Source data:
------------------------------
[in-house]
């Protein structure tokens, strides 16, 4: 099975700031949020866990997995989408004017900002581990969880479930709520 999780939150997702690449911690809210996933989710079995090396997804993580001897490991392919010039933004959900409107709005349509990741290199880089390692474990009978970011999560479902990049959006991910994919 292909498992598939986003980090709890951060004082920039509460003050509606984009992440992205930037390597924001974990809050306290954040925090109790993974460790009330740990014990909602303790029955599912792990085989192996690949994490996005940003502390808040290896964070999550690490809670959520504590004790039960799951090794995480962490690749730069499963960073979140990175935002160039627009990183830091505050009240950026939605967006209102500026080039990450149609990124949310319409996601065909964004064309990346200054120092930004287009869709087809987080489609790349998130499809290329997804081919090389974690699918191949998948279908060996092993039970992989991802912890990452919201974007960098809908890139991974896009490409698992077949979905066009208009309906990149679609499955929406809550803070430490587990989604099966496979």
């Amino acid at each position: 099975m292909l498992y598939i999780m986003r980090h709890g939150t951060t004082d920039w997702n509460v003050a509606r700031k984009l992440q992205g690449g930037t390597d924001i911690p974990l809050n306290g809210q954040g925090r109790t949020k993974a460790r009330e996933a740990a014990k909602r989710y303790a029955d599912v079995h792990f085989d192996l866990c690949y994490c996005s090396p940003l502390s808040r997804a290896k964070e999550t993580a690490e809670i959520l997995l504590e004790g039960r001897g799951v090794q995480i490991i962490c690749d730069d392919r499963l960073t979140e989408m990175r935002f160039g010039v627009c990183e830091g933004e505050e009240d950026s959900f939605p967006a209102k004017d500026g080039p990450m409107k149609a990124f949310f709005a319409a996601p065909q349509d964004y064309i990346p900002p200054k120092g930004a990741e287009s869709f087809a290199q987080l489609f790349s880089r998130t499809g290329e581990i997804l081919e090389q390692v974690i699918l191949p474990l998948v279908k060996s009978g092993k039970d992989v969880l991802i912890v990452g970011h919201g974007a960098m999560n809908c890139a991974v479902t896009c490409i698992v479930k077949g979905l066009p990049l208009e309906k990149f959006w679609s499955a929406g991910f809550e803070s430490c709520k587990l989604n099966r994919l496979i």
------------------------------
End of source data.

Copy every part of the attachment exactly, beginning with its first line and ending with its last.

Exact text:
[in-house]
């Protein structure tokens, strides 16, 4: 099975700031949020866990997995989408004017900002581990969880479930709520 999780939150997702690449911690809210996933989710079995090396997804993580001897490991392919010039933004959900409107709005349509990741290199880089390692474990009978970011999560479902990049959006991910994919 292909498992598939986003980090709890951060004082920039509460003050509606984009992440992205930037390597924001974990809050306290954040925090109790993974460790009330740990014990909602303790029955599912792990085989192996690949994490996005940003502390808040290896964070999550690490809670959520504590004790039960799951090794995480962490690749730069499963960073979140990175935002160039627009990183830091505050009240950026939605967006209102500026080039990450149609990124949310319409996601065909964004064309990346200054120092930004287009869709087809987080489609790349998130499809290329997804081919090389974690699918191949998948279908060996092993039970992989991802912890990452919201974007960098809908890139991974896009490409698992077949979905066009208009309906990149679609499955929406809550803070430490587990989604099966496979």
């Amino acid at each position: 099975m292909l498992y598939i999780m986003r980090h709890g939150t951060t004082d920039w997702n509460v003050a509606r700031k984009l992440q992205g690449g930037t390597d924001i911690p974990l809050n306290g809210q954040g925090r109790t949020k993974a460790r009330e996933a740990a014990k909602r989710y303790a029955d599912v079995h792990f085989d192996l866990c690949y994490c996005s090396p940003l502390s808040r997804a290896k964070e999550t993580a690490e809670i959520l997995l504590e004790g039960r001897g799951v090794q995480i490991i962490c690749d730069d392919r499963l960073t979140e989408m990175r935002f160039g010039v627009c990183e830091g933004e505050e009240d950026s959900f939605p967006a209102k004017d500026g080039p990450m409107k149609a990124f949310f709005a319409a996601p065909q349509d964004y064309i990346p900002p200054k120092g930004a990741e287009s869709f087809a290199q987080l489609f790349s880089r998130t499809g290329e581990i997804l081919e090389q390692v974690i699918l191949p474990l998948v279908k060996s009978g092993k039970d992989v969880l991802i912890v990452g970011h919201g974007a960098m999560n809908c890139a991974v479902t896009c490409i698992v479930k077949g979905l066009p990049l208009e309906k990149f959006w679609s499955a929406g991910f809550e803070s430490c709520k587990l989604n099966r994919l496979i």